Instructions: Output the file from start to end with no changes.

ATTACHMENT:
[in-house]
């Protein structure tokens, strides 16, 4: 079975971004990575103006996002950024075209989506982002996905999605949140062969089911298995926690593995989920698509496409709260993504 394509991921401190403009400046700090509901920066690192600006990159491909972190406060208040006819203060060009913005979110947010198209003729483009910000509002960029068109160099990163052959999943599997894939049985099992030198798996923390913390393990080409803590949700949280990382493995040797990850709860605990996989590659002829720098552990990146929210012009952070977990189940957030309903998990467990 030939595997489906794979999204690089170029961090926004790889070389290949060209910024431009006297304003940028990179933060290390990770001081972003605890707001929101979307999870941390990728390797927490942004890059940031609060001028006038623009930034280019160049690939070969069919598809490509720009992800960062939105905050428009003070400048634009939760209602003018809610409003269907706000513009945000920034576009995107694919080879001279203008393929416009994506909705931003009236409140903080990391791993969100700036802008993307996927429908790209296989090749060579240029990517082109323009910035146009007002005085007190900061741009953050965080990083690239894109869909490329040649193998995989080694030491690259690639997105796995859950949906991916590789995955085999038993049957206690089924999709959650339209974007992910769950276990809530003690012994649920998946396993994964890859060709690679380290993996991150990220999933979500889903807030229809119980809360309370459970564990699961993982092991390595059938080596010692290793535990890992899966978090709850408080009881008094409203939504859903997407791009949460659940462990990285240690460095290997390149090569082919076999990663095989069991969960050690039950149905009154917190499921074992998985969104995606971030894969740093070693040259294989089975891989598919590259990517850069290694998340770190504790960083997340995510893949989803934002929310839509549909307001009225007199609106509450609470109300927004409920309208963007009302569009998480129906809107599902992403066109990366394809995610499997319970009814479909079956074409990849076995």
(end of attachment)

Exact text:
[in-house]
């Protein structure tokens, strides 16, 4: 079975971004990575103006996002950024075209989506982002996905999605949140062969089911298995926690593995989920698509496409709260993504 394509991921401190403009400046700090509901920066690192600006990159491909972190406060208040006819203060060009913005979110947010198209003729483009910000509002960029068109160099990163052959999943599997894939049985099992030198798996923390913390393990080409803590949700949280990382493995040797990850709860605990996989590659002829720098552990990146929210012009952070977990189940957030309903998990467990 030939595997489906794979999204690089170029961090926004790889070389290949060209910024431009006297304003940028990179933060290390990770001081972003605890707001929101979307999870941390990728390797927490942004890059940031609060001028006038623009930034280019160049690939070969069919598809490509720009992800960062939105905050428009003070400048634009939760209602003018809610409003269907706000513009945000920034576009995107694919080879001279203008393929416009994506909705931003009236409140903080990391791993969100700036802008993307996927429908790209296989090749060579240029990517082109323009910035146009007002005085007190900061741009953050965080990083690239894109869909490329040649193998995989080694030491690259690639997105796995859950949906991916590789995955085999038993049957206690089924999709959650339209974007992910769950276990809530003690012994649920998946396993994964890859060709690679380290993996991150990220999933979500889903807030229809119980809360309370459970564990699961993982092991390595059938080596010692290793535990890992899966978090709850408080009881008094409203939504859903997407791009949460659940462990990285240690460095290997390149090569082919076999990663095989069991969960050690039950149905009154917190499921074992998985969104995606971030894969740093070693040259294989089975891989598919590259990517850069290694998340770190504790960083997340995510893949989803934002929310839509549909307001009225007199609106509450609470109300927004409920309208963007009302569009998480129906809107599902992403066109990366394809995610499997319970009814479909079956074409990849076995």